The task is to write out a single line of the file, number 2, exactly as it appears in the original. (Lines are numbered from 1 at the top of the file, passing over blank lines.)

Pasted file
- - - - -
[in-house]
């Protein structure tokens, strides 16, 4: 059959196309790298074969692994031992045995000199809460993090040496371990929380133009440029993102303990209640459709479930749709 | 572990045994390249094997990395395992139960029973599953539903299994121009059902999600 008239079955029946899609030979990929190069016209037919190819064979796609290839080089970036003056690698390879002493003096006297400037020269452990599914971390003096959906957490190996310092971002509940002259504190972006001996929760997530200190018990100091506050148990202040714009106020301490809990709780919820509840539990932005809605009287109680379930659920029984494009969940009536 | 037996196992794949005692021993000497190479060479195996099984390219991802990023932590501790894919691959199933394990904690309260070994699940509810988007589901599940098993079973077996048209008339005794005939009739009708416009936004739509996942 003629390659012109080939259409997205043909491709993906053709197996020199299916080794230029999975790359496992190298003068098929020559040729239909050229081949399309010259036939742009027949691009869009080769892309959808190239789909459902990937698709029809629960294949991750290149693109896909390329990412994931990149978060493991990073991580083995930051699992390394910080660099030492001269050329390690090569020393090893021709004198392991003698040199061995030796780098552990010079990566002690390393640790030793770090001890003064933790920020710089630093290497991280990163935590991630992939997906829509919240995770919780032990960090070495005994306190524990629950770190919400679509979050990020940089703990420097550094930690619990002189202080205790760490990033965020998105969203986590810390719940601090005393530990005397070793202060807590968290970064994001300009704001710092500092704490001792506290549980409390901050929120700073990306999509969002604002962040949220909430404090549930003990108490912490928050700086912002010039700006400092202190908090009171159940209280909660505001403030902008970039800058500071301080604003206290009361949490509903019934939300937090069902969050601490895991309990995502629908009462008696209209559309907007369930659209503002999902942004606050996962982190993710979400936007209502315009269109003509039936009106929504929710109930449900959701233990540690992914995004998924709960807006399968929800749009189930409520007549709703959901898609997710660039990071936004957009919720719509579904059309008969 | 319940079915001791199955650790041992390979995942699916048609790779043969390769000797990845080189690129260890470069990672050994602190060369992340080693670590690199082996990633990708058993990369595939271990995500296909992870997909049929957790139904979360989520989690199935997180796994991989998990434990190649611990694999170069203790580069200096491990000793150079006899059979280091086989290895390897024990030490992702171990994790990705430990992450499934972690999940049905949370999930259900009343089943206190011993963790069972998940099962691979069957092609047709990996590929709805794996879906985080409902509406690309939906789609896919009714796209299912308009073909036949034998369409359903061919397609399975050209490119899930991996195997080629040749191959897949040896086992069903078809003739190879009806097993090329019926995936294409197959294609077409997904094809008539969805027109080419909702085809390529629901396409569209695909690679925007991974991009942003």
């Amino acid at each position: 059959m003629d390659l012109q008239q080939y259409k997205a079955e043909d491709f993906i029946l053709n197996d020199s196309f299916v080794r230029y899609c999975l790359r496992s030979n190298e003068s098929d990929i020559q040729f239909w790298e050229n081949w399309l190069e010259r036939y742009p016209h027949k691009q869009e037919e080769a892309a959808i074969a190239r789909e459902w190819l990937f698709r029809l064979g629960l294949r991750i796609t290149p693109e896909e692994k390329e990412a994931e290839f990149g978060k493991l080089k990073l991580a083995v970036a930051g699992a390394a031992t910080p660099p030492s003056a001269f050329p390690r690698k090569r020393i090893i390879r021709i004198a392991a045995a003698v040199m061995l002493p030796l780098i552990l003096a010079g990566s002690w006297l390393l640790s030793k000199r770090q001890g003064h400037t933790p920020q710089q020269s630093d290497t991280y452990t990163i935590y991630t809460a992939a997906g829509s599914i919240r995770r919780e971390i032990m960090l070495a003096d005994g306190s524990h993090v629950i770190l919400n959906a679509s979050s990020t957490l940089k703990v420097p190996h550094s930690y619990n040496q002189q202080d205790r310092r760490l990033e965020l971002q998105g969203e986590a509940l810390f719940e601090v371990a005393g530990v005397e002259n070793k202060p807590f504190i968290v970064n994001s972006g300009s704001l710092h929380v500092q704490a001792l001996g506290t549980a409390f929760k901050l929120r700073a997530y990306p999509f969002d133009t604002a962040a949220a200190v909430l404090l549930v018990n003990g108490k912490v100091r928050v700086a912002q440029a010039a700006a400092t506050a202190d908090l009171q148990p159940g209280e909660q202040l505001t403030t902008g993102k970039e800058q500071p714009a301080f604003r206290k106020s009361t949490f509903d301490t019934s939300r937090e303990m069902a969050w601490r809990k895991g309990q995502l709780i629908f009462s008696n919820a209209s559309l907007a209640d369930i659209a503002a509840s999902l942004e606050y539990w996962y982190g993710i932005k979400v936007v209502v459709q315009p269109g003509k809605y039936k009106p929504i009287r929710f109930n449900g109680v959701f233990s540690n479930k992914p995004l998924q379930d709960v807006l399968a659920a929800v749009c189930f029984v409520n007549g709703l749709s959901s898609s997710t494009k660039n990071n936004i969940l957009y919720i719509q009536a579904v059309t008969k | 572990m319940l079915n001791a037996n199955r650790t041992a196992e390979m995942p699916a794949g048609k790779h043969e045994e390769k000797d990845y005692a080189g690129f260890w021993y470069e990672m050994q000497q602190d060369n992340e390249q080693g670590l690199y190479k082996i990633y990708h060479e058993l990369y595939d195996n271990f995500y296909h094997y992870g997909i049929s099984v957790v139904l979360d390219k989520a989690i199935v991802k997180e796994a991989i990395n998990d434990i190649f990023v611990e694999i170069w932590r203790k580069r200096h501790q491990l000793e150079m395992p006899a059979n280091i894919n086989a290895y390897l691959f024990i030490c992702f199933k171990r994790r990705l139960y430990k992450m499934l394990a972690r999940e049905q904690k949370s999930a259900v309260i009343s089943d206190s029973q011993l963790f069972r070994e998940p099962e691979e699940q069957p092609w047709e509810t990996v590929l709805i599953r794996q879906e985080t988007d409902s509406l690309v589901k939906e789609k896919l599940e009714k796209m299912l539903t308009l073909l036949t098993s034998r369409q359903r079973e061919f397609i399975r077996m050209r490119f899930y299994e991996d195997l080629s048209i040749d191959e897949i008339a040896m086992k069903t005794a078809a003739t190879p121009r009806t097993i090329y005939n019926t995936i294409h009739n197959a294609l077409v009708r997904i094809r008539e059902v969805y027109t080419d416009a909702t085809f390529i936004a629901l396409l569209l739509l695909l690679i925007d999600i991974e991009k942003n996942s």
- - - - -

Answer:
């Protein structure tokens, strides 16, 4: 059959196309790298074969692994031992045995000199809460993090040496371990929380133009440029993102303990209640459709479930749709 | 572990045994390249094997990395395992139960029973599953539903299994121009059902999600 008239079955029946899609030979990929190069016209037919190819064979796609290839080089970036003056690698390879002493003096006297400037020269452990599914971390003096959906957490190996310092971002509940002259504190972006001996929760997530200190018990100091506050148990202040714009106020301490809990709780919820509840539990932005809605009287109680379930659920029984494009969940009536 | 037996196992794949005692021993000497190479060479195996099984390219991802990023932590501790894919691959199933394990904690309260070994699940509810988007589901599940098993079973077996048209008339005794005939009739009708416009936004739509996942 003629390659012109080939259409997205043909491709993906053709197996020199299916080794230029999975790359496992190298003068098929020559040729239909050229081949399309010259036939742009027949691009869009080769892309959808190239789909459902990937698709029809629960294949991750290149693109896909390329990412994931990149978060493991990073991580083995930051699992390394910080660099030492001269050329390690090569020393090893021709004198392991003698040199061995030796780098552990010079990566002690390393640790030793770090001890003064933790920020710089630093290497991280990163935590991630992939997906829509919240995770919780032990960090070495005994306190524990629950770190919400679509979050990020940089703990420097550094930690619990002189202080205790760490990033965020998105969203986590810390719940601090005393530990005397070793202060807590968290970064994001300009704001710092500092704490001792506290549980409390901050929120700073990306999509969002604002962040949220909430404090549930003990108490912490928050700086912002010039700006400092202190908090009171159940209280909660505001403030902008970039800058500071301080604003206290009361949490509903019934939300937090069902969050601490895991309990995502629908009462008696209209559309907007369930659209503002999902942004606050996962982190993710979400936007209502315009269109003509039936009106929504929710109930449900959701233990540690992914995004998924709960807006399968929800749009189930409520007549709703959901898609997710660039990071936004957009919720719509579904059309008969 | 319940079915001791199955650790041992390979995942699916048609790779043969390769000797990845080189690129260890470069990672050994602190060369992340080693670590690199082996990633990708058993990369595939271990995500296909992870997909049929957790139904979360989520989690199935997180796994991989998990434990190649611990694999170069203790580069200096491990000793150079006899059979280091086989290895390897024990030490992702171990994790990705430990992450499934972690999940049905949370999930259900009343089943206190011993963790069972998940099962691979069957092609047709990996590929709805794996879906985080409902509406690309939906789609896919009714796209299912308009073909036949034998369409359903061919397609399975050209490119899930991996195997080629040749191959897949040896086992069903078809003739190879009806097993090329019926995936294409197959294609077409997904094809008539969805027109080419909702085809390529629901396409569209695909690679925007991974991009942003």